Japanese culture has always had a unique view on handwriting and was viewed as an art throughout their history. The Pillow Book looks at handwriting as a rather menial task though, a skill that need not be perfected in order to be a man (Shonagon 43). However, Kenko looks at handwriting as a form of masculinity, a way to show appreciation for the art work that is the language (Kenko 105). The little things that take much precision to perform become tasks that people must take great pride in order to be a member of Kamakura society.Writing letters was the only form of communication, and if you had bad hand writing it was also in poor taste to have someone compose a letter for you (Kenko 33).
Taking pride in one’s own abilities and to show usefulness became a standard in the culture. Women in Japan take great pride in their appearance, attempting to catch the eye of a man. Sei describes a girl who has a toothache and is holding her hand to her face, but the first detail to her appearance that she notices is her, “very beautiful hair, which she wears down her back, spreading in a great, bushy mass. (Sei 109) Long, flowing black hair is very important to Japanese women and they take a lot of care in it. The importance of hair is not lost in the centuries that pass, as Kenko understands it to be the primary attribute of a woman. “Beautiful hair, of all things in a woman, is most likely to catch a man’s eye. ” (9) The rise of the Samurais as an elite class came during the Kamakura period, in part of the need to protect ones land from another.
Idleness Essay Example
Each shoen needed a samurais population that would remain loyal to him and not the emperor in order to protect claimed land.The samurais became loyal to those whose land they protected, rather than the monarchy that controlled the country. In The Pillow Book, Sei recounts what she used to tell the Empress, “I must always come first in people’s affection. Otherwise I would far rather be hated or even actually maltreated. In fact, l I would rather die than be loved but come second or third. ” (Sei 82) Being valued by someone is as important as being loved by them. In a culture where it is common for a man to have more than one lover, she felt that if she was not the primary interest of someone’s heart than it meant absolutely nothing.
Sei believed that a person could only truly and affectionately love one person with their entire heart. These beliefs in love could come from the elitist belief of Buddhism that only allowed the highest in society to reach nirvana. The crossover into society is that one must be elite over the other people they come in contact with. Essays in Idleness also focus on the love that must be shared by two people. Kenko believes that love must be obtained by someone for them to live a real life ( Kenko 198-99). Kenko also looks at the absence of love that has fleeted a person.Once someone has left another, that want for another person shows them what love actually means to them.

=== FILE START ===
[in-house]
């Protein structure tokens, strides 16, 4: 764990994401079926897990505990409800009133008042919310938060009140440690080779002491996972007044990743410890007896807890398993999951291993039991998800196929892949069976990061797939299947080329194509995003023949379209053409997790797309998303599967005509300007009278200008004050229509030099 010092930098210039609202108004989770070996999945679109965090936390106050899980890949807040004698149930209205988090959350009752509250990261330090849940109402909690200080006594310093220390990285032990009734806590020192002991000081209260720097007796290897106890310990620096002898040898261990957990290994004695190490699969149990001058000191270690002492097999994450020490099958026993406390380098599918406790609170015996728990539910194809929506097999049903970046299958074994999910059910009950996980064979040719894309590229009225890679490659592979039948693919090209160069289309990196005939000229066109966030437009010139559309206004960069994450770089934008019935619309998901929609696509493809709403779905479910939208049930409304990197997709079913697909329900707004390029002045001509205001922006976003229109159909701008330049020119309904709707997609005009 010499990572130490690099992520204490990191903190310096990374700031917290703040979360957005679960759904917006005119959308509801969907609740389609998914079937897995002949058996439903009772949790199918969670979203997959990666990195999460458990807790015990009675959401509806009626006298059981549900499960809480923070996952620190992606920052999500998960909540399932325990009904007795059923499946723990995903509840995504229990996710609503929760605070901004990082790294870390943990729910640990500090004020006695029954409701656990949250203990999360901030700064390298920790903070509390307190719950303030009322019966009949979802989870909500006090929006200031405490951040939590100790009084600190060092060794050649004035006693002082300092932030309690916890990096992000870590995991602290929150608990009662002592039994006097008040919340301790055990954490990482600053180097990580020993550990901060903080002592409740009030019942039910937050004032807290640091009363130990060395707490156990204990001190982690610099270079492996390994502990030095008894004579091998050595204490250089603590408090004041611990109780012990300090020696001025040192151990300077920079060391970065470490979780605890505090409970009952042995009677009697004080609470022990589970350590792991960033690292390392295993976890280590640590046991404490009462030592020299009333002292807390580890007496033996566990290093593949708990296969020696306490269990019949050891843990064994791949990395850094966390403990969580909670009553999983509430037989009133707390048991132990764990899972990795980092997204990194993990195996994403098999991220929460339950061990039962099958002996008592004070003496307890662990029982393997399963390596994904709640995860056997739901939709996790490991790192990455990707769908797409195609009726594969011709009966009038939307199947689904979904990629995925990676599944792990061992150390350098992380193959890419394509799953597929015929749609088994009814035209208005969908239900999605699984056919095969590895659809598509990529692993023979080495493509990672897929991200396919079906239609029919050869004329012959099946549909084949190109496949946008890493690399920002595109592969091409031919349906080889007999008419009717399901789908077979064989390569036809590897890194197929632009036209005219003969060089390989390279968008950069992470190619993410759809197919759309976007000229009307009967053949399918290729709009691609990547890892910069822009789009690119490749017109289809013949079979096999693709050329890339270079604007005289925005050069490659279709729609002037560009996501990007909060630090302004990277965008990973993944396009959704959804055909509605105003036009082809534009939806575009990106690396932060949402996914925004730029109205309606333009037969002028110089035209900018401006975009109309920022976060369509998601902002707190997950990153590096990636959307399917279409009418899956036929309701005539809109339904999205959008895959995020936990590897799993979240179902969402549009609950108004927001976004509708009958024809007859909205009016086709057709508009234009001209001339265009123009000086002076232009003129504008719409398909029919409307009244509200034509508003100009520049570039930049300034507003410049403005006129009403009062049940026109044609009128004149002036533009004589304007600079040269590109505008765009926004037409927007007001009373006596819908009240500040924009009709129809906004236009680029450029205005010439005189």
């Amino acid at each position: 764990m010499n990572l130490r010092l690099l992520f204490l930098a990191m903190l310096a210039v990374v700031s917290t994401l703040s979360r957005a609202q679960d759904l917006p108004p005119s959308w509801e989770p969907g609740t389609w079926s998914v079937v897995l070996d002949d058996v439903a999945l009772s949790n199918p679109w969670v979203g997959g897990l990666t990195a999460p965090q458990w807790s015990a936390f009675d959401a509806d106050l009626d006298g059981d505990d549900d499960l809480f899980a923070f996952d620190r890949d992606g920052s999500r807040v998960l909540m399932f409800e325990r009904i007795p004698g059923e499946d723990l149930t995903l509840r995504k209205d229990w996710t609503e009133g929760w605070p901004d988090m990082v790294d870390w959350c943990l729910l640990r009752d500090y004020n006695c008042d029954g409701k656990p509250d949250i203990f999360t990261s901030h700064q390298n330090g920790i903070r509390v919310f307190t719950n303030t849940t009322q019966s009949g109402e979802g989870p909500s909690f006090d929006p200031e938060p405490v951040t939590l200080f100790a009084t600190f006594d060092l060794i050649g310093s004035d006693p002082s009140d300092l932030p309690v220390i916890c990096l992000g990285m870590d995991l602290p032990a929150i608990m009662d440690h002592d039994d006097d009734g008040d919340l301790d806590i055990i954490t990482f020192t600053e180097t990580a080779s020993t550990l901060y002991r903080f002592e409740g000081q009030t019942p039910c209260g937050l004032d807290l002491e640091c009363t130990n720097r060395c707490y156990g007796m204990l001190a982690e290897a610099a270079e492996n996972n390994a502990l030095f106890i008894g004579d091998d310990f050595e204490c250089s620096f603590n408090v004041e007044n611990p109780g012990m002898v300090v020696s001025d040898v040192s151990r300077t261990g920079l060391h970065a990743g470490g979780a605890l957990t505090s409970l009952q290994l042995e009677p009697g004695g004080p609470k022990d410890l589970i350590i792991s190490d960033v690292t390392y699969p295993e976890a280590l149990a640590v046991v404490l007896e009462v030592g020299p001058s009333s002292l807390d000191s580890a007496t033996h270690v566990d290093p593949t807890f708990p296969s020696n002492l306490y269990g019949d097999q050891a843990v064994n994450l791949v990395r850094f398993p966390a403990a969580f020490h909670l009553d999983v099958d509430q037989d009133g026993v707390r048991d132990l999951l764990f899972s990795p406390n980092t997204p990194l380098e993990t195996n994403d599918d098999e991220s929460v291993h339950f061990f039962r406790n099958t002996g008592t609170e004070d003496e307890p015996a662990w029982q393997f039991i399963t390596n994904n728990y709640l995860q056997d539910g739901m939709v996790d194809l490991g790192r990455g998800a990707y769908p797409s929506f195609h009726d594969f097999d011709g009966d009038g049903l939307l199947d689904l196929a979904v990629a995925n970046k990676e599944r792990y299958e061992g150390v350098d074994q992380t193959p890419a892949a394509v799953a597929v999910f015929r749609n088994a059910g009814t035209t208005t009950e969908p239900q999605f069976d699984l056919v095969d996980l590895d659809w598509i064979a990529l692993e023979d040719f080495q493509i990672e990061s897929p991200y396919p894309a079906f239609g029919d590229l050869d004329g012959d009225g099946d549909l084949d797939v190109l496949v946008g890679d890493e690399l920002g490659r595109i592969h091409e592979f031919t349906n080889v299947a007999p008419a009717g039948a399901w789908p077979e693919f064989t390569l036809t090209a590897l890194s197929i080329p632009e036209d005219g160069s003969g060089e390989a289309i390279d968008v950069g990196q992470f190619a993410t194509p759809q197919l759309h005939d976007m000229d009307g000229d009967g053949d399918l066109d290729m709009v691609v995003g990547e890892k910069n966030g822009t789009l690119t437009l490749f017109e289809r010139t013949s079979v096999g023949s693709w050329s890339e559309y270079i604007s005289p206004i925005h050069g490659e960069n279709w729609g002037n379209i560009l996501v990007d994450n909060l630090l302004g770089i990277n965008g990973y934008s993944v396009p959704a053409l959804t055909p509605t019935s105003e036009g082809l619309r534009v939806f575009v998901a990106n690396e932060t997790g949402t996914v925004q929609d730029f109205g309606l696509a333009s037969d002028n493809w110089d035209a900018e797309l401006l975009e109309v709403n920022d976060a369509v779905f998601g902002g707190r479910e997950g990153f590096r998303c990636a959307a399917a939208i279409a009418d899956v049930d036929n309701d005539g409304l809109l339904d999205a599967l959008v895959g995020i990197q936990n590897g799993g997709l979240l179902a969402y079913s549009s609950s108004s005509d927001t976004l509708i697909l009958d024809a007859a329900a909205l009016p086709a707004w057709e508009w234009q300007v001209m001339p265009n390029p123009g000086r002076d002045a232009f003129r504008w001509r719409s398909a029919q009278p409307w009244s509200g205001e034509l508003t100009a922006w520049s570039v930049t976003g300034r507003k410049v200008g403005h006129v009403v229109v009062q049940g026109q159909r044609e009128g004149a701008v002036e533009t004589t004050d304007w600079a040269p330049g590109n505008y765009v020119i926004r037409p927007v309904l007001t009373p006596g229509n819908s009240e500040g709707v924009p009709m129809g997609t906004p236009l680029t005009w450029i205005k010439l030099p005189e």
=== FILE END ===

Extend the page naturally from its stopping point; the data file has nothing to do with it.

Similarities between The Pillow Book and Essays in Idleness can be accounted by the height of culture that evolved in Japan during the Heian period. The Heian period is seen as the high point of Japanese culture. When the kamakura period comes around, they must draw the basis of their culture from those that came before them, and if they believed that the art of the people came before them, then why would there be a need to change.The rise of the Samurais can account for the change in Buddhism and the overall way of life in Japan. As samurais came to the top of the society during the Kamakura period, Zen Buddhism began to dominate culture. This sect of Buddhism put priority on listening and meditation, gathering information from the world around you. The observance of the world brought on the appreciation for the aesthetics in life as the world could not be seen as perfect from any view.
One must appreciate the process in which something is accomplished rather than the beauty of the final product.There is a need for all things of the world and the waste of any commodity is seen as a bad use of resources during the Kamakura period. Kenko looks at an empty space in a garden as a waste of the land (Kenko 185). The use of all resources was not needed during the Heian period because the society that was ruled by aristocracy did not see the importance of all things and was not aware of waste. The rise of the samurai class and their Zen Buddhism bring an appreciation for the use of all resources that differs from the beliefs of the Japanese that came before them.